A number of years ago, I wrote about the importance of your body language in conveying the message you desire (you can check out all the archived articles on the Job Search Articles & Advice page). The topic is one, however, that most do not give much thought to. It seems so much like common sense that it is easy to think that this is the least of your concerns when preparing for an interview.

I recently was engaged to film a video where I needed to speak for a few minutes on a subject. The topic was light and uplifting, and my message positive. I filmed (over the course of an hour) a dozen different versions with the idea of selecting the best one. What was amazing is the clip where I sounded the best was not usable when watching it on video. In the beginning of this version, when speaking, I had a bit of a frown/scowl on my face, which certainly was not the tone of this video. When I showed all of the versions to some people to have them “vote” on the best version, most picked up on my facial expression on this particular one.

This example caused me to reflect on a job seeker during the interview. If you are diligent, you probably have anticipated some of the questions you will be asked during the interview and have prepared excellent answers. How many people, however, actually are aware of their body language, such as their facial expressions? I would think the answer is probably very few. In my situation, I had memorized the message and delivered it just the way I wanted, but my facial expressions were just the opposite. It actually counteracted everything that I was trying to achieve.

There are a number of different types of body language actions that need to be reviewed when preparing for your interview. I have mentioned probably the most recognizable one in facial expressions, such as your eyes, eyebrows, lips, and cheeks. Probably the second most recognizable area is your hands. Your hands can serve as a useful tool to emphasize a point or express emotion but can easily be distracting to the viewer if overused. Similarly, a leg or foot can be distracting if it shakes or moves due to nerves. The position of your arms, such as having them crossed can deliver a powerful message. Finally, how you sit during the course of the interview can express as much as words. Examples include leaning in when making a point or expressing increased in the opposite vein slouching can show disinterest.

Most job seekers prepare for an interview by themselves, and most likely do it by reading through notes, researching the internet, etc. All of this will help you when verbally answering and when it is time for you to ask your own questions of the Interviewer. What it won’t do, however, is give you a read on your body language.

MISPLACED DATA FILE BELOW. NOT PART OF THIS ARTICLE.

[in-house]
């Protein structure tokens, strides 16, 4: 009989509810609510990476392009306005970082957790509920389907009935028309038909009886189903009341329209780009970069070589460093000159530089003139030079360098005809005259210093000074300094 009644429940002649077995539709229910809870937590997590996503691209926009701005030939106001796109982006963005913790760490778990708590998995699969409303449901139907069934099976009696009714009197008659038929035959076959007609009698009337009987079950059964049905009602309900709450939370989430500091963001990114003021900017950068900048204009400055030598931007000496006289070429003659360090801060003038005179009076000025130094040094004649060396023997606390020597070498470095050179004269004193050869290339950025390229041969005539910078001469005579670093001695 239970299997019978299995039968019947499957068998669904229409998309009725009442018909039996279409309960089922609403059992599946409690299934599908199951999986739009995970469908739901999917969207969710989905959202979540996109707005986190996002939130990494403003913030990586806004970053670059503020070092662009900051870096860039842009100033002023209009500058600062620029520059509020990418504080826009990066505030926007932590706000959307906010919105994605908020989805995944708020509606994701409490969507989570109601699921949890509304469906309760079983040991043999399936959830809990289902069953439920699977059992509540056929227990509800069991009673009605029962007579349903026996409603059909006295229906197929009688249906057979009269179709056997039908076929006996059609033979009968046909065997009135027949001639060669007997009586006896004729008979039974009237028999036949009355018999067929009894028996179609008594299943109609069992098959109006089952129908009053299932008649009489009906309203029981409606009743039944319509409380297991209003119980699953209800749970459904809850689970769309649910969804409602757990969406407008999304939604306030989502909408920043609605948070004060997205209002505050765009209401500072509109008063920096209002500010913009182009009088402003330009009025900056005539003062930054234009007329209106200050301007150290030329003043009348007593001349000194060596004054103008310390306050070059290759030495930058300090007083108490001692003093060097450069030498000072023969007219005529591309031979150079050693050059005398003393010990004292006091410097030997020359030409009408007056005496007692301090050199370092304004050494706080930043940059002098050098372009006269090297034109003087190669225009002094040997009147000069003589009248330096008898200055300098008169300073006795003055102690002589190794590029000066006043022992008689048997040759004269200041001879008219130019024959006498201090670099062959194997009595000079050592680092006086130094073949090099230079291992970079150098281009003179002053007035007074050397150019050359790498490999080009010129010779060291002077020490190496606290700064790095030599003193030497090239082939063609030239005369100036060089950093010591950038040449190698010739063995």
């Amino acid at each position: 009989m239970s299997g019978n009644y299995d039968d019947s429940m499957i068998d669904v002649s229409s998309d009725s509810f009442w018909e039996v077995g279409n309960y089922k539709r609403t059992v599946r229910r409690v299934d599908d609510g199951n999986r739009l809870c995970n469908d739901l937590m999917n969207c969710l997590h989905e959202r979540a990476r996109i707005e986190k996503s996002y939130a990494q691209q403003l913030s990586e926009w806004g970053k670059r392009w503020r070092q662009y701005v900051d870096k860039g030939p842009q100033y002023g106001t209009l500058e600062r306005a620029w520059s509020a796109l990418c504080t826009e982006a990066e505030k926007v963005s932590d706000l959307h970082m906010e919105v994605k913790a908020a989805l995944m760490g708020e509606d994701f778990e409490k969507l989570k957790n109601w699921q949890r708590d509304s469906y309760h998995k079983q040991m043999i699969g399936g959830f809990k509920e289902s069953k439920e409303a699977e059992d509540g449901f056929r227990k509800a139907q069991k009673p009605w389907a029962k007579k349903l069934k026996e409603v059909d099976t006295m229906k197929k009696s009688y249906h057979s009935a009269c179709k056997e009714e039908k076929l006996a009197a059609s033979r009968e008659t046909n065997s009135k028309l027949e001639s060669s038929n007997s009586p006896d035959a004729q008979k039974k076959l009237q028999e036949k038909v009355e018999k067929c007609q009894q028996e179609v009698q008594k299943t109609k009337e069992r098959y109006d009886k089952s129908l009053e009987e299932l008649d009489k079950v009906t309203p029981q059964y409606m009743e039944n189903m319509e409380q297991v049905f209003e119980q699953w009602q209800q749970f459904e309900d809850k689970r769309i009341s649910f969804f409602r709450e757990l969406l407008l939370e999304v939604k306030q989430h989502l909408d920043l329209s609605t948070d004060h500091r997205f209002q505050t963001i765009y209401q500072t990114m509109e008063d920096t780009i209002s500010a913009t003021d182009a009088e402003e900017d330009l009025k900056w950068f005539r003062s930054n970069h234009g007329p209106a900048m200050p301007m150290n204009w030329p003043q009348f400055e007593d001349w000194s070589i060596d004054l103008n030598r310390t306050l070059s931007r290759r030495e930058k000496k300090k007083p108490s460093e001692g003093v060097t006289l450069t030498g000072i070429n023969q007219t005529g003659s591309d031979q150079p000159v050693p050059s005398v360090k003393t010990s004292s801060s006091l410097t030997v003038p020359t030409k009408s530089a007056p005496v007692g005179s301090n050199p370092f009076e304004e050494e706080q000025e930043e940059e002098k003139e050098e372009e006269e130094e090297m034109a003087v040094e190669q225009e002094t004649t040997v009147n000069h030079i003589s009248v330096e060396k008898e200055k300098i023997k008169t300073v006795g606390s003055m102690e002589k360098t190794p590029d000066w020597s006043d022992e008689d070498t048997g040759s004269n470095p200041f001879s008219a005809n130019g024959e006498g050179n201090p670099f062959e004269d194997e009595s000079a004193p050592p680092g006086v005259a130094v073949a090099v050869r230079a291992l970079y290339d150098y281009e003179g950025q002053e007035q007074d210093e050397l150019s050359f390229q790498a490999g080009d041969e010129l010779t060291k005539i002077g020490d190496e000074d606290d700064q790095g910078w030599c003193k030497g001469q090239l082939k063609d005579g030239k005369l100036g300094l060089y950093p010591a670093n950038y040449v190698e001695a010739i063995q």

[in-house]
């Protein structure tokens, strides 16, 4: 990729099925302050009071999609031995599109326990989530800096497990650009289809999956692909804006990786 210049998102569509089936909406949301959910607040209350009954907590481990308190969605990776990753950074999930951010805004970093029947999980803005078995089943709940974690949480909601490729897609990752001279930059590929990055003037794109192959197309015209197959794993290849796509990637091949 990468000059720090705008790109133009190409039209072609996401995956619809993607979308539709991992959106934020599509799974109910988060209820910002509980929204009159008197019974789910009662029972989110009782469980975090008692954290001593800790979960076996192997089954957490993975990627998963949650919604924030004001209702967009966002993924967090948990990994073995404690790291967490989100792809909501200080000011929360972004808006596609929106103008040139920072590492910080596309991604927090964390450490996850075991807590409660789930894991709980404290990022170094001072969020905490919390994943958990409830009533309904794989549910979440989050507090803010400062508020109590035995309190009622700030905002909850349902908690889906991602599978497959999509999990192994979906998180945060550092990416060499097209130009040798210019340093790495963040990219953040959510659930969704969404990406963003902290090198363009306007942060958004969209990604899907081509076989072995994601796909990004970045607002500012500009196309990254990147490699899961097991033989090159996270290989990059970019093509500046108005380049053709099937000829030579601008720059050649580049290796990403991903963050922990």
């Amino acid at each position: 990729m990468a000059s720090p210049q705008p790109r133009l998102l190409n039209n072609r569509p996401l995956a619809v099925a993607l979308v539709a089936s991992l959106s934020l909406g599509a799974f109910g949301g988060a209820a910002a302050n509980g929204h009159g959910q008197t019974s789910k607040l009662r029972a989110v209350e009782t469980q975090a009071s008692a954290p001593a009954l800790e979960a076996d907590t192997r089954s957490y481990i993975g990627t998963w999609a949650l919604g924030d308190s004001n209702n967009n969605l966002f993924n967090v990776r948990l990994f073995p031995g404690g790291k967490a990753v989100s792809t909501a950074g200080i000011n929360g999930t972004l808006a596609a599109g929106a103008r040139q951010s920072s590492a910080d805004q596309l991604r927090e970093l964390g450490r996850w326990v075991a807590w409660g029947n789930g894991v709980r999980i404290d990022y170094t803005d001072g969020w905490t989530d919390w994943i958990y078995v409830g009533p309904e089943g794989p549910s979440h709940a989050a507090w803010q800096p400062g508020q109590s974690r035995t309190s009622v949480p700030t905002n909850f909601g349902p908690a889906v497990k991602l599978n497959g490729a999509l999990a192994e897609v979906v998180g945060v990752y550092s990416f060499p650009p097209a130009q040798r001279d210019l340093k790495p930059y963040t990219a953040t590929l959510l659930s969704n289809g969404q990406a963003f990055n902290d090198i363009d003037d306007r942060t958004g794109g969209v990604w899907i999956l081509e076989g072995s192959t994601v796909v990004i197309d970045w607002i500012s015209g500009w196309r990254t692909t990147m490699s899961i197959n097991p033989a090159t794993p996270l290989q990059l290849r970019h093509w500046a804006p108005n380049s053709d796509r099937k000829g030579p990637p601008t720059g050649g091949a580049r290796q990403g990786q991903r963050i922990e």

Rather than preparing for your interview in solitary confinement, instead do mock interviewing with another person. Stress with the other person that you want honest and specific feedback, so a Mom that thinks everything you do is wonderful won’t be of assistance with this project. Inform the other person that you want them to not only examine what you say, but also how you say it. If analyzing both is too much to do at once, then have the person on some occasions review your verbal responses and on others your body language. The goal is to not create a robot version of you, but rather to address anything you may be doing that is contradicting to your message (such as with me in my example above).

If time is short or you do not have someone readily available, then you can do the same solo by either videotaping yourself or watching yourself in the mirror. The key is to not be distracted by the camera or the mirror. The mirror especially is a challenge because you are watching yourself in real time while delivering your message. I don’t know about you, but I find it tough to do both of these tasks at the same time.

The art of body language is a difficult one to master but can prove as powerful of a communication tool as anything a person can say or write. You can take body language that conveys a diminishing, weaker message and quickly make it an assertive position of strength with a few small changes. Once you obtain the position you desire, then you can continue to use these new body language techniques to move forward in the organization.

As always, best of luck in your job search.

The following has been prepared for the general information of RochesterJobs readers. It is not meant to provide advice with respect to any specific legal or policy matter and should not be acted upon without verification by the reader.

Joe Stein
WNY Human Resources Professional

Feel free to contact Joe Stein regarding questions or comments at:
Joe Stein


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